For a brief yet impressing moment in time, I thought about starting a nut butter company. That was certainly one of the biggest curve balls of my life to date: coming out of a year devoted to completing my Masters in Contemporary Art Theory with a desire to become a fancy flavored nut butter entrepreneur.
It made as much sense to me – in context of my life at the time – as it was absolutely crazy. The part that made sense was this: Making nut butter from scratch was one of the most magical endeavors I undertook that year, during which I not only achieved my MA but also taught myself how to cook. Witnessing the nuts transform from solid to liquid astounded me, their natural oils releasing and completely altering their physical composition due to nothing more than an aggressively spinning blade. (Clearly I had no idea how much oil nuts contain.) What's more, it felt empowering. This food product that I had understood comes from a jar at the supermarket much the way an apple comes from the branch of an apple tree, I could make at home?! This meant I could not only control the quality of the nut butter but also the additional ingredients that defined it. The opportunities for creative deliciousness were endless! Maple cinnamon almond butter! Chai spice pecan butter! Or even something sweet and herbal, like...rosemary honey cashew butter.
The part that was absolutely crazy about my nut butter entrepreneur pipe dream was, well, everything else.
All of the holiday gifts I gave that year were food related. Educational. Homemade. I wrote out instructions for my parents (on graph paper with a wealth of colored pens) on how to make my favorite Oilve Oil and Maple Granola – customizable and refined sugar-free! – along with a "voucher" for a lesson where we would make it together. I made variety after variety of nut butter, some based on my preferences and some based on theirs. The gifts may have taken a bit more time than purchasing things online, but I could tell that they were deeply appreciated and meaningful. Unique. Imbued with creativity and care.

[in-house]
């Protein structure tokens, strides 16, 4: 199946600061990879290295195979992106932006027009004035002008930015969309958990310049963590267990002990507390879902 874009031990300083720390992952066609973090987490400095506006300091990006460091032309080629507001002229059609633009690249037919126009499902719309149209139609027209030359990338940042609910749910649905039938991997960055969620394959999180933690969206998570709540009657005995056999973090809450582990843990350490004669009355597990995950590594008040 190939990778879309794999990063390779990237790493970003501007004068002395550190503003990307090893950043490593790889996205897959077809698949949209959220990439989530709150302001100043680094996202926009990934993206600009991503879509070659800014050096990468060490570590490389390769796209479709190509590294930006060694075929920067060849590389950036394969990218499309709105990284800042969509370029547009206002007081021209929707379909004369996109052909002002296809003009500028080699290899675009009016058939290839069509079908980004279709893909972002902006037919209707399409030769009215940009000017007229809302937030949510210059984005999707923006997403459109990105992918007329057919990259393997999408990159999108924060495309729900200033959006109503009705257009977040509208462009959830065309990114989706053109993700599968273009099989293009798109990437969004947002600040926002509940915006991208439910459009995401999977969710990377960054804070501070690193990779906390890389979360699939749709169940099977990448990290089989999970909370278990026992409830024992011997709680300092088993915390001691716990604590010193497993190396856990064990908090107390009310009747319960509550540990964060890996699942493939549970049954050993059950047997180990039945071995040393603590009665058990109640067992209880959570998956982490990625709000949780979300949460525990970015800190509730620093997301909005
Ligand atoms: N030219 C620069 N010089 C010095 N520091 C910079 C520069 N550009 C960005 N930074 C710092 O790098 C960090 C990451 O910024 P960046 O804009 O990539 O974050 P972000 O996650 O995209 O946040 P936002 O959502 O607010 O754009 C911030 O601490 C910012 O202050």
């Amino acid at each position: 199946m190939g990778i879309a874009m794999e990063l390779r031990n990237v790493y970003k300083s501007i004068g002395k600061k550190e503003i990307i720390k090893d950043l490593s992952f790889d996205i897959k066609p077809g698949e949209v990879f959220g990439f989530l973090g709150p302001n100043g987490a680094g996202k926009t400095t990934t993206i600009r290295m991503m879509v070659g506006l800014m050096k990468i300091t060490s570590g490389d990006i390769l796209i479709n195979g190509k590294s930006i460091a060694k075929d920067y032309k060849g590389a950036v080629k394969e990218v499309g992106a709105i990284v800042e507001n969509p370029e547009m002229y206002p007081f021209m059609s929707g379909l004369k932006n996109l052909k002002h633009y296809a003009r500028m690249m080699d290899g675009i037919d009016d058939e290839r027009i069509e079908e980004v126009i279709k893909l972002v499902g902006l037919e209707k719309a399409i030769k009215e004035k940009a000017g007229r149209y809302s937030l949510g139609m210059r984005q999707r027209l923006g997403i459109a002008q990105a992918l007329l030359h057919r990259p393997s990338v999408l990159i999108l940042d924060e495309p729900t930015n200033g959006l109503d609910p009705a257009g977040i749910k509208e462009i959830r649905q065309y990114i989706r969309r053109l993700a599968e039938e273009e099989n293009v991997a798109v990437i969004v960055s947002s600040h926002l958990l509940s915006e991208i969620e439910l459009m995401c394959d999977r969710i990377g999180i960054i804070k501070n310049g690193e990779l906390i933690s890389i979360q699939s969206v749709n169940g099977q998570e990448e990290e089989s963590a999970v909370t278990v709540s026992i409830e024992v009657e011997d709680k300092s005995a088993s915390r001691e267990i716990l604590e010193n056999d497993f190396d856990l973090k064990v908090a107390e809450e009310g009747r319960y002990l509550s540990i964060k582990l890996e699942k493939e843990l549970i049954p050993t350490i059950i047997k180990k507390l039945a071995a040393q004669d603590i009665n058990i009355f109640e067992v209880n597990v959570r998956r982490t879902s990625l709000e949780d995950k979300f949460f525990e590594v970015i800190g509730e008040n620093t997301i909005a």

The other great thing about gifting nut butter is that, if you are looking to give small gifts to many people, you can make a big batch with no more effort than making a small batch! Just saying.
While my dream of bringing inspired nut butters to foodies everywhere eventually fell by the wayside, I would be remiss to not mention that when I gave my former housemate a taste of this Rosemary Honey Cashew Butter the first time I made it, she literally freaked out and insisted that I start selling it at farmers markets immediately. Even if you're skeptical and rosemary is not typically your thing, I encourage you to approach this one with an open mind. You may just find yourself surprised.
I hope everyone has a joyful and delicious holiday season – one that is nourishing in every sense of the word. Take time for yourself when you need it. Relish the sweets and listen to your body so you know when you should maybe ease up a little (that's, erm, some advice to myself that I thought maybe some of you may also relate to). Stretch in the mornings. Return to your breath in stressful times. Sink into the beauty of the season, in actions, words and things. Take good care.
Rosemary-Honey Cashew Butter
Makes about 1 cup. Scale up for a larger batch.
Originally published on my 2012 blog, which I am not linking to because looking at it is like looking at your old yearbook photos, but which I am mentioning because, citations.
2 cups raw cashews
2 tsp. fresh rosemary
2 tsp. raw honey
1/2 tsp. fine sea salt or pink Himalayan salt
1 tsp. cold-pressed sunflower oil, optional (for more runny cashew butter; it is quite thick otherwise)
1. Preheat oven to 300°F.
2. Spread cashews on a baking sheet and roast for 15-20 minutes, until fragrant. Stir a few times during roasting.
3. Let cool for 5 minutes.
4. Place cashews in food processor fitted with an S-blade and blend until the nuts turn into a smooth 'butter'. This could take anywhere from 5-15 minutes. Scrape down the sides of the bowl as needed.
5. Add rosemary and salt and process for another minute or two.
6. In a small saucepan, melt honey over low heat until it is completely liquefied – much thinner than its syrupy state. Add to nut butter and process for another minute until fully combined. The nut butter will clump up again; keep the blade running until it returns to its smooth state.
7. If you prefer your cashew butter even creamier, add the 1 tsp. of a sunflower oil.
8. Carefully remove blade from food processor. Transfer nut butter to a glass jar with a lid and store in the fridge.